Global research and learning agenda for building evidence on contraceptive-induced menstrual changes for research, product development, policies, and programs

Emily Hoppes, Chukwuemeka Nwachukwu, Julie Hennegan, Diana L. Blithe, Amanda Cordova-Gomez, Hilary Critchley, Gustavo F. Doncel, Laneta J. Dorflinger, Lisa B. Haddad, Amelia C.L. Mackenzie, Jacqueline A. Maybin, Kelle Moley, Kavita Nanda, Carolina Sales Vieira, Bellington Vwalika, Simon P.S. Kibira, Alexandria Mickler, Funmilola M. OlaOlorun, Chelsea B. Polis, Marni SommerKatie M. Williams, Eva Lathrop, Tanya Mahajan, Kate H. Rademacher, Marsden Solomon, Katrina Wilson, Lucy C. Wilson, Lillian Rountree

Research output: Contribution to journalArticlepeer-review


Background: Contraceptive-induced menstrual changes (CIMCs) can affect family planning (FP) users' lives in both positive and negative ways, resulting in both opportunities and consequences. Despite this, and despite the important links between FP and menstrual health (MH), neither field adequately addresses CIMCs, including in research, product development, policies, and programs globally. Methods: In November 2020, a convening of both MH and FP experts reviewed the existing evidence on CIMCs and identified significant gaps in key areas. Results: These gaps led to the establishment of a CIMC Task Force in April 2021 and the development of the Global Research and Learning Agenda: Building Evidence on Contraceptive-Induced Menstrual Changes in Research, Product Development, Policies, and Programs Globally (the CIMC RLA) , which includes four research agendas for (1) measurement, (2) contraceptive research and development (R&D) and biomedical research, (3) social-behavioral and user preferences research, and (4) programmatic research. Conclusions: Guided by the CIMC RLA, researchers, product developers, health care providers, program implementers, advocates, policymakers, and funders are urged to conduct research and implement strategies to address the beneficial and negative effects of CIMCs and support the integration of FP and MH. CIMCs need to be addressed to improve the health and well-being of women, girls, and other people who menstruate and use contraceptives globally. Disclaimer : The views expressed in this article are those of the authors. Publication in Gates Open Research does not imply endorsement by the Gates Foundation.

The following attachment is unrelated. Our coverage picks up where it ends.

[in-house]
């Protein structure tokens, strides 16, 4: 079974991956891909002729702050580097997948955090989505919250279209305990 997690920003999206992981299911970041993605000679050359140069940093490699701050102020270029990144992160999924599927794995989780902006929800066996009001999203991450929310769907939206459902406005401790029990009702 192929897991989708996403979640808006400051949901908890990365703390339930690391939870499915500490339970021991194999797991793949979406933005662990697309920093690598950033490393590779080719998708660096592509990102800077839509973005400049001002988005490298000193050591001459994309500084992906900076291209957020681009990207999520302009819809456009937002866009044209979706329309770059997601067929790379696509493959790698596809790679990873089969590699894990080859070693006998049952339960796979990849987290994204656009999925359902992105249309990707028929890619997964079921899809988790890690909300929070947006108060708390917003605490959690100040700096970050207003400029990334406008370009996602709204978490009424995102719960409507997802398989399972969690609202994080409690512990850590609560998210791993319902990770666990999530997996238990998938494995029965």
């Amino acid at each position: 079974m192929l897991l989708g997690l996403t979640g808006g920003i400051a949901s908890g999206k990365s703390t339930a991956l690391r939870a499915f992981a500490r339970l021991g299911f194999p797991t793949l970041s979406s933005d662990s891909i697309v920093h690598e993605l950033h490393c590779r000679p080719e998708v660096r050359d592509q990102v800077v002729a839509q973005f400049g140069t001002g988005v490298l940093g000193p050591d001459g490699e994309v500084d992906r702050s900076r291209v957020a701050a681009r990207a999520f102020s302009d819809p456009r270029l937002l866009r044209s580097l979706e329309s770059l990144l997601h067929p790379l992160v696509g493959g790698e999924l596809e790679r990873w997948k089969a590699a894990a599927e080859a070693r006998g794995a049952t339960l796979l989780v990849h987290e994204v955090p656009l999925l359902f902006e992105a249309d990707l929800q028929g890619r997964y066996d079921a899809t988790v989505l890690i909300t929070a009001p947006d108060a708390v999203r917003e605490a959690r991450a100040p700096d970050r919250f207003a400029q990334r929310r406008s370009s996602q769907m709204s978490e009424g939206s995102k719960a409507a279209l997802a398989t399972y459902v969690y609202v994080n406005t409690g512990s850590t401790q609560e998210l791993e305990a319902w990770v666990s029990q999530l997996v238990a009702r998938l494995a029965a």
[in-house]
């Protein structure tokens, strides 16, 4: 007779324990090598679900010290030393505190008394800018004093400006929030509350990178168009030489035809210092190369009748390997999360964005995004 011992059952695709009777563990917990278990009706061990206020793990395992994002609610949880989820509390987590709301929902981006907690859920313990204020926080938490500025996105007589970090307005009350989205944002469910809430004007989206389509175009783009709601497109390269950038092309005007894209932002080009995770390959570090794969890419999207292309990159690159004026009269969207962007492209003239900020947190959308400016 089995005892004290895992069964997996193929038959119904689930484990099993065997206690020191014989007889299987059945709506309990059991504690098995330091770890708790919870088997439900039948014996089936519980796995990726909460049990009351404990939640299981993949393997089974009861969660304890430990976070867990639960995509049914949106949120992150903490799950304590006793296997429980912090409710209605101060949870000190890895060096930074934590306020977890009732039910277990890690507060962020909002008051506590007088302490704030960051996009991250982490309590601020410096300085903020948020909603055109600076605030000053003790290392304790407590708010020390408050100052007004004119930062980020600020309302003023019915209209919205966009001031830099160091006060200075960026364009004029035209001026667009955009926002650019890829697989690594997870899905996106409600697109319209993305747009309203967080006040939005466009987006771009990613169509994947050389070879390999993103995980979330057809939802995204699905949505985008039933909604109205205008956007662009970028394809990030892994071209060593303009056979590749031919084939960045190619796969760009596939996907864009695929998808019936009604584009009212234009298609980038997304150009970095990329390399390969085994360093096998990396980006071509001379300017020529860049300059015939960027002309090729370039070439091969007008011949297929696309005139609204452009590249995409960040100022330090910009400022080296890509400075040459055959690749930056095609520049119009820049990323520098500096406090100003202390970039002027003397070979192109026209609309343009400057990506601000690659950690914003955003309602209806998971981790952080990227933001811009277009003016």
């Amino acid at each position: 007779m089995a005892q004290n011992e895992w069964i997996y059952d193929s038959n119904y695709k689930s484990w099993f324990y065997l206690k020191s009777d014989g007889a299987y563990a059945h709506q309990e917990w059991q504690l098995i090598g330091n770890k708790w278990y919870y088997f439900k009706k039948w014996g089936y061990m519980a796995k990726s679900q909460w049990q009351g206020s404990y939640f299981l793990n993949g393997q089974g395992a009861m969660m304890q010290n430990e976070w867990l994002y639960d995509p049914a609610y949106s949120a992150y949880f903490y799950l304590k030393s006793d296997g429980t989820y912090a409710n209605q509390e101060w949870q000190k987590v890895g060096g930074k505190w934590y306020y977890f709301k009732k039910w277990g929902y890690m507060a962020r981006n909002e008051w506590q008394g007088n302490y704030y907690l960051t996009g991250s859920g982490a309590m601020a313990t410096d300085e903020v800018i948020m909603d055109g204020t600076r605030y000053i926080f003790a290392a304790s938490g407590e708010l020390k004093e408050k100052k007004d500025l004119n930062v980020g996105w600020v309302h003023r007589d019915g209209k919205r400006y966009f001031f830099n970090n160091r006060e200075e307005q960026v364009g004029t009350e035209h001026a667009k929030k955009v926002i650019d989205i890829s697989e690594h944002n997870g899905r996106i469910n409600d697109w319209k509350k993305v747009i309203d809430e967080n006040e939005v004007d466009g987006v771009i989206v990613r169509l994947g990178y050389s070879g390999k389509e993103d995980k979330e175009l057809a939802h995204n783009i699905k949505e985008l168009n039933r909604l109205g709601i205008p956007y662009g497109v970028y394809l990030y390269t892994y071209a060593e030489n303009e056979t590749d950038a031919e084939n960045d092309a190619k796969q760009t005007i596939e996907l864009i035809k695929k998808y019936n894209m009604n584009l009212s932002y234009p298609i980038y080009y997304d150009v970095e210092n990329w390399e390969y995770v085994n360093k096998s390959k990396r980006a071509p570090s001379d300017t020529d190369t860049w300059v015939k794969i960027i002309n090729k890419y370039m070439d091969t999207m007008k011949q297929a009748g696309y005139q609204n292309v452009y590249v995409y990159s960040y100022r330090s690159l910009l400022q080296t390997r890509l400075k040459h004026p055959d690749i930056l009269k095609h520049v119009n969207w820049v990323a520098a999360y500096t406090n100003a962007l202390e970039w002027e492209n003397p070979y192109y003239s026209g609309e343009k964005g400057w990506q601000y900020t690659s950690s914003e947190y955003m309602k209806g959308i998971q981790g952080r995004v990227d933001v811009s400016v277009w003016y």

Original languageEnglish (US)
Article number49
JournalGates Open Research
StatePublished - 2022


  • CIMC
  • Contraceptive
  • Contraceptive-induced menstrual change
  • Family planning
  • Menstrual change
  • Menstrual health
  • Research agenda
  • Research and learning agenda

ASJC Scopus subject areas

  • Public Health, Environmental and Occupational Health
  • Immunology and Microbiology (miscellaneous)
  • Health Policy
  • Biochemistry, Genetics and Molecular Biology (miscellaneous)
  • Medicine (miscellaneous)


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